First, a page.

Outcomes of Phage Infections
The infectious process arisen in bacterial cells by specific bacteriophages can be resolved in various ways.
Virulent phage infection leads to the burst maturation of new phages with further lysis of the bacterial cell. In this case the cycle of phage propagation lasts for 30-90 minutes. It is the variant of productive viral infection that is followed by host cell disruption with massive virion egress.
Lysogenic infection or lysogeny is caused by temperate phages. These phages can integrate its DNA into the nucleoid of bacterial cell. Phage DNA then replicates as an integral part of the bacterial chromosome.
Nucleoid-integrated bacteriophage is known as a prophage, while the bacterial cell infected with prophage is called a lysogenic cell, or lysogen.
The well-known example of temperate bacteriophage is the phage lambda, which interacts with E. coli.
Phage DNA integration into the bacterial chromosome is possible due to site-specific recombination between bacterial and phage genomes. Short nucleotide sequences in the DNA of phage and host nucleoid are homologous, allowing closest phage and bacterial DNA interaction (synapse) with subsequent genomes consolidation (for details see the Chapter of bacterial genetics).
Being integrated, the phage DNA can remain in the prophage state for a long period of time. Its expression can enrich the host cell with some new properties. This bacterial cell state is known as lysogenic (or phage) conversion. Very often conversed bacterial cells become virulent after phage acquisition. For instance, Corynebacterium diphtheriae, Clostridium botulinum and Vibrio cholerae start to express extremely poisonous exotoxins. That is true also for beta-hemolytic streptococci, which acquire the ability to produce erythrogenic toxin that actively participate in scarlet fever, and for salmonellae that change LPS structure of cell wall due to phage infection.
From the other hand, if prophage disappears from bacterial cell, the cell becomes avirulent.
In the period of lysogeny the infected cell acquires the immunity to a certain type of phage. Repressor protein, encoded by one of integrated viral genes, blocks possible transformation of prophage into active virulent form.
Bacteriophage activation with excision of viral genome (phage induction) is usually an accidental low-incidence process. It is occurred after lysogenic bacterium exposure to ultraviolet light, irradiation, chemicals action, etc. In that case the prophage transforms into a mature vegetative phage.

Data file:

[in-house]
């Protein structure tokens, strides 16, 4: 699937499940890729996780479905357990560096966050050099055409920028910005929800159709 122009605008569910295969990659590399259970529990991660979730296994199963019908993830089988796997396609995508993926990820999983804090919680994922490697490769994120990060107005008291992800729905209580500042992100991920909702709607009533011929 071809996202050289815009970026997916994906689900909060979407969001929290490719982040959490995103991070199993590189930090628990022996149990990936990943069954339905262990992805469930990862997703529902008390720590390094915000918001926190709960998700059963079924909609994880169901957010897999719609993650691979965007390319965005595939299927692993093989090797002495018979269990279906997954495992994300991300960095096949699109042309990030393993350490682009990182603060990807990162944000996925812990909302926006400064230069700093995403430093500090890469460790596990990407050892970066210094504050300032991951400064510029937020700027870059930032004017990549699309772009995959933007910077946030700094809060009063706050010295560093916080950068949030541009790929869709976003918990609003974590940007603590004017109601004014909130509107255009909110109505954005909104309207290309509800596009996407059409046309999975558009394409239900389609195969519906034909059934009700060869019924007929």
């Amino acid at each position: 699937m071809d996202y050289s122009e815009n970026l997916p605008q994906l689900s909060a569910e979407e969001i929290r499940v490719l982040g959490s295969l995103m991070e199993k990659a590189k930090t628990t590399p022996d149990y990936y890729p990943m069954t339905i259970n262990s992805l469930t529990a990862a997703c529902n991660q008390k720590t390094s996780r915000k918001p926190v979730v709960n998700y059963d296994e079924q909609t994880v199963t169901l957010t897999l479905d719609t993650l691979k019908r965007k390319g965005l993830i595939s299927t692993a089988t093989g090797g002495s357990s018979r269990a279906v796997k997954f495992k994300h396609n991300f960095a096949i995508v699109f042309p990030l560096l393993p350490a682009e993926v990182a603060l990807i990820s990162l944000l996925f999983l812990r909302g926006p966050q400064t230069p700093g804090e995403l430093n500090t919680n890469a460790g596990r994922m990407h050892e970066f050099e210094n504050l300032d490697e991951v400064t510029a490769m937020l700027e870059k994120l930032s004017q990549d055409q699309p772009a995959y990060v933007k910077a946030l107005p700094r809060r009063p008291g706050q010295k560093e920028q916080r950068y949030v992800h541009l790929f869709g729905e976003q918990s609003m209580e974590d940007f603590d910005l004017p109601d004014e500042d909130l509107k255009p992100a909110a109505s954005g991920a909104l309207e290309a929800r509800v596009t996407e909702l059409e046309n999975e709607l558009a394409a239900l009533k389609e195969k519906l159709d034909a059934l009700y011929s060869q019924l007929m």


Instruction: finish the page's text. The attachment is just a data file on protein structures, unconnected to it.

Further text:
Sometimes after non-proper excision temperate bacteriophages can capture the bacterial genes surrounding phage nucleic sequence. In that case the phage becomes defective but able to transfer different host bacterial genes to other susceptible bacteria.
This phenomenon is known as transduction, and it makes available the exchange of genetic material between bacterial cells. This results in great raise of bacterial population diversity, which is valuable for microbial evolution. Molecular transduction is actively used in genetic engineering.
Filamentous phages can leave the infected cells without their destruction. All of them are of single-stranded DNA genome. Filamentous phages release is known as extrusion from the bacterial cell. In that case infected bacteria save their ability to cell division. Infected bacteria are called as carrier cells.
Finally, about 50% of bacterial species are proven to carry special genetic region responsible for so-called bacterial “adaptive immune system”. This system maintains the specific protection of microbial cells against bacteriophage infection. For instance, it is essential for many aggressive human pathogens like M. tuberculosis or Y. pestis.
Genome of these bacteria contains the number of genetic elements known as CRISPR cassettes (abbreviation “CRISPR” means “clustered regularly interspaced short palindromic repeats”).
CRISPR cassette includes many short genetic spacers of similar length but of different DNA sequence interspersed between almost identical direct repeats of DNA. A single CRISPR cassette may contain more than 100 spacers. Every spacer harbors a short sequence of foreign DNA captured by bacterial cell during the previous infection with bacteriophage or plasmid.
The genetic elements of this system control the acquired defensive reactions of bacterial cell against the invaded foreign nucleic acid of bacteriophage. Furthermore, the genetic information of invaded DNA is memorized in bacterial genome and becomes heritable. As the result, next entry of the same nucleic acid of bacteriophage leads to the activation of specific RNA-mediated enzymatic reactions that actively eliminate the extraneous nucleic acid of phage.
The family of bacterial enzymes with integrase and nuclease activity generally termed as Cas proteins are responsible for uptake and degradation of phage nucleic acids. They are encoded by special bacterial genetic locus cas (cas means CRISPR-associated) that borders with CRISPR genetic region.